“It’s definitely a challenge to keep up with demand,” said Patrik Jonsson, president of Wakefield-based vertically integrated cannabis company Curaleaf Massachusetts.
Not only is quantity lacking, but the limited supply means less variety of indica, sativa and hybrid strains. Curaleaf Massachusetts buys from other growers to increase its selection for consumers.
“You have to go look for the flower,” Jonsson said.
It could be many months until supply catches up. Cannabis executives in the state are predicting more retail stores will open their doors with or without enough flower to sell, increasing access and fueling demand.
But that process could take months. According to MassLive, the average wait time for initial license review by the state’s Cannabis Control Commission is 121 days, which has prompted the industry to ask the regulators to speed up the process.
As of late February, the commission had licensed 246 marijuana establishments, including 72 cultivators, and had opened 92 marijuana establishments, including 37 retail stores, according to MassLive.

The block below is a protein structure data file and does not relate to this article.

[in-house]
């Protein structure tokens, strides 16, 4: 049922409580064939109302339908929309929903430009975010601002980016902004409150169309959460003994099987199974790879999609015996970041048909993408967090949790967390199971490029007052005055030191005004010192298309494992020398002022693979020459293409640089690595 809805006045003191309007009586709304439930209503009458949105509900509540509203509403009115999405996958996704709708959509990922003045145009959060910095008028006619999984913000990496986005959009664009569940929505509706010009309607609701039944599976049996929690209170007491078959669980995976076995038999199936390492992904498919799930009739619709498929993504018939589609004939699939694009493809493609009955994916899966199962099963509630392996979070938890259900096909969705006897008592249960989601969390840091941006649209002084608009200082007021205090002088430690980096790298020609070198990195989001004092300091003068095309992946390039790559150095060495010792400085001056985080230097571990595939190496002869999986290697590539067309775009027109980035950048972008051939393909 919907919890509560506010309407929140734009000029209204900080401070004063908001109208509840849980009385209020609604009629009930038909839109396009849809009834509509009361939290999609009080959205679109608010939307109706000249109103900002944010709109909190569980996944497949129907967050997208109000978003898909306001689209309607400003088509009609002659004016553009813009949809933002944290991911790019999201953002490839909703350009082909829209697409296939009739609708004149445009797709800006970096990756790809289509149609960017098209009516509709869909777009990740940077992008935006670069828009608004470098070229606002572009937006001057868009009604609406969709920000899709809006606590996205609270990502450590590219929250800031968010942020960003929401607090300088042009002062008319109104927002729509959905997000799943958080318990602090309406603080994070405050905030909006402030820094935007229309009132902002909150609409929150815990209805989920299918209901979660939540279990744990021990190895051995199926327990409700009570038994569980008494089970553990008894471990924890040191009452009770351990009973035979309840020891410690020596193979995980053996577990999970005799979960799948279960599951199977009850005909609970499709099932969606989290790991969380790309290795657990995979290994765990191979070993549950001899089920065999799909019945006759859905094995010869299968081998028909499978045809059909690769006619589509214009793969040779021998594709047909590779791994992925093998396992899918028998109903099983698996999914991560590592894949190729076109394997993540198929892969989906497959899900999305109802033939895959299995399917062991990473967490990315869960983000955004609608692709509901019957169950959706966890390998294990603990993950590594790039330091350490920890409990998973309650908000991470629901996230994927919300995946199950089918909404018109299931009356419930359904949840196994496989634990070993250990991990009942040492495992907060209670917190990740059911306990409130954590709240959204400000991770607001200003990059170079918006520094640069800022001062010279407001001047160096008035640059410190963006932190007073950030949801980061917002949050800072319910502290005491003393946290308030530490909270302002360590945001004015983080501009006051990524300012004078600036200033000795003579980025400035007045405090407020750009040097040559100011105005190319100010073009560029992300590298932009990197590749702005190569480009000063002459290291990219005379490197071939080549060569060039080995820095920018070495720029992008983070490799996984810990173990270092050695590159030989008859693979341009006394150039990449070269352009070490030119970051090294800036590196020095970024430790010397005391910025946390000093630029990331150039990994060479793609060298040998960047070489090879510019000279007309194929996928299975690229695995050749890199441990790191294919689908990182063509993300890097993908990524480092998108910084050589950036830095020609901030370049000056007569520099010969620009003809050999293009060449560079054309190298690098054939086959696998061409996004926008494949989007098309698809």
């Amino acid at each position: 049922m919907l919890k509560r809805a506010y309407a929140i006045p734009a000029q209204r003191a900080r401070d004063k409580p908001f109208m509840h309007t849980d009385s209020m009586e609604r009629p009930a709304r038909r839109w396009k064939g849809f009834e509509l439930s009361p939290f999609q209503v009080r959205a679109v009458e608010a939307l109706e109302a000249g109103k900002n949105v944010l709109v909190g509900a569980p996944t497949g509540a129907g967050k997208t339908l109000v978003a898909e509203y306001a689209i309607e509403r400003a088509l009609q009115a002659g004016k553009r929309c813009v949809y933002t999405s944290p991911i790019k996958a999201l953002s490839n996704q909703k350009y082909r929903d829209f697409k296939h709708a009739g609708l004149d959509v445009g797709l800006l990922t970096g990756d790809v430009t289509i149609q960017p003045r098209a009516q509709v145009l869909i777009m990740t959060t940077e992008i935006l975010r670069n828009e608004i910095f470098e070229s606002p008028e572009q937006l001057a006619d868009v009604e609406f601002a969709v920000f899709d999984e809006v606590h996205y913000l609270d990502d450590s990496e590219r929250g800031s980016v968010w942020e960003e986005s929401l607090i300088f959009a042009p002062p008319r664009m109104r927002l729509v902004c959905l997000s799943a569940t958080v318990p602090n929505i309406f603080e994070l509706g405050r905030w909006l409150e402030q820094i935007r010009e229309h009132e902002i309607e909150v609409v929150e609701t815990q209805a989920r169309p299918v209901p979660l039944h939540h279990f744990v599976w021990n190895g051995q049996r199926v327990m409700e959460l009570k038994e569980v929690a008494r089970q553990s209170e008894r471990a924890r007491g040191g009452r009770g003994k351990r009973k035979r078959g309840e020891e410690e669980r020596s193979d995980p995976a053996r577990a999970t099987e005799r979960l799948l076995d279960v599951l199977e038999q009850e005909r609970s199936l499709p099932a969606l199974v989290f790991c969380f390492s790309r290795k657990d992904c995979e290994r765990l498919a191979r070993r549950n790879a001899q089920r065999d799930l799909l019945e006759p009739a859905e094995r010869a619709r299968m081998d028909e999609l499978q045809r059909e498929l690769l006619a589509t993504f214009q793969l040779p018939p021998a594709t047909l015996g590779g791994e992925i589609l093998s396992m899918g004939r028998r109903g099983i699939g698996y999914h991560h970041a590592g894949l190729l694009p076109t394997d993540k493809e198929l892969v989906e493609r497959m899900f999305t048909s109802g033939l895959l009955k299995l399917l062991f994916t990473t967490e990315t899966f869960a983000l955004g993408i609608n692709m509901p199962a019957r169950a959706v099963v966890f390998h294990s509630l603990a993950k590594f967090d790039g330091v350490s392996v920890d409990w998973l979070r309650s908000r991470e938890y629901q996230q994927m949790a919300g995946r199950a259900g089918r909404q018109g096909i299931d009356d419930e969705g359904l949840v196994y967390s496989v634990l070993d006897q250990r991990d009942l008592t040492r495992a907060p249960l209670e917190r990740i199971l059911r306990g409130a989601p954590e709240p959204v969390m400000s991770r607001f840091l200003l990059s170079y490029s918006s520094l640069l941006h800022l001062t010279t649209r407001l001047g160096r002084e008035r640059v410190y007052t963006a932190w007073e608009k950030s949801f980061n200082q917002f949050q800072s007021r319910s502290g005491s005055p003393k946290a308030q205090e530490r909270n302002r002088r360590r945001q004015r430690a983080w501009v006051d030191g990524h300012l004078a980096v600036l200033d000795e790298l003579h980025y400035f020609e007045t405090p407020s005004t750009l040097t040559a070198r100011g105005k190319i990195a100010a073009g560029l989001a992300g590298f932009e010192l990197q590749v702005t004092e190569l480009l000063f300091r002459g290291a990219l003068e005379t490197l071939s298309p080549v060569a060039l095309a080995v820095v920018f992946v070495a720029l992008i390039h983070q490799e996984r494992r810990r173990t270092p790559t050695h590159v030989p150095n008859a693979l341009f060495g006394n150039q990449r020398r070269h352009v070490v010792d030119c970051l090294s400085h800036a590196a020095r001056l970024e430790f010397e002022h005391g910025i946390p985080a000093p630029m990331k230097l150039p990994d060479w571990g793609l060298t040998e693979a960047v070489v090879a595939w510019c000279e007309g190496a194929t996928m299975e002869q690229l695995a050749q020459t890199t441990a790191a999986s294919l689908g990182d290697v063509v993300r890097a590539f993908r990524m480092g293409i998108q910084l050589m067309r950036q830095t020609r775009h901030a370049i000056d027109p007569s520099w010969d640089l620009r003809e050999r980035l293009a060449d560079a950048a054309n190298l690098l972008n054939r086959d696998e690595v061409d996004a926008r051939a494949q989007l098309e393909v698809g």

“We still haven’t reached that critical threshold where supply has met demand,” Winstanley said.
For example, some of the more urban areas have yet to see a substantial retail presence, which could drive sales.
“We have yet to see the true level of demand from the greater Boston area,” said Jen Drake, chief operating officer for Ayr Strategies, a vertically integrated cannabis company with headquarters in Toronto and operations in Massachusetts.
Drake said her company sells everything it produces each month and could sell twice as much.
Massachusetts regulators approved a business license for the first recreational cannabis store in Boston last month.
Andrew Livingston, director of economics and research at Denver-based cannabis law firm Vicente Sederberg, said the pace of licensing for both cultivation and retail facilities has been similar for both sectors – that is, slow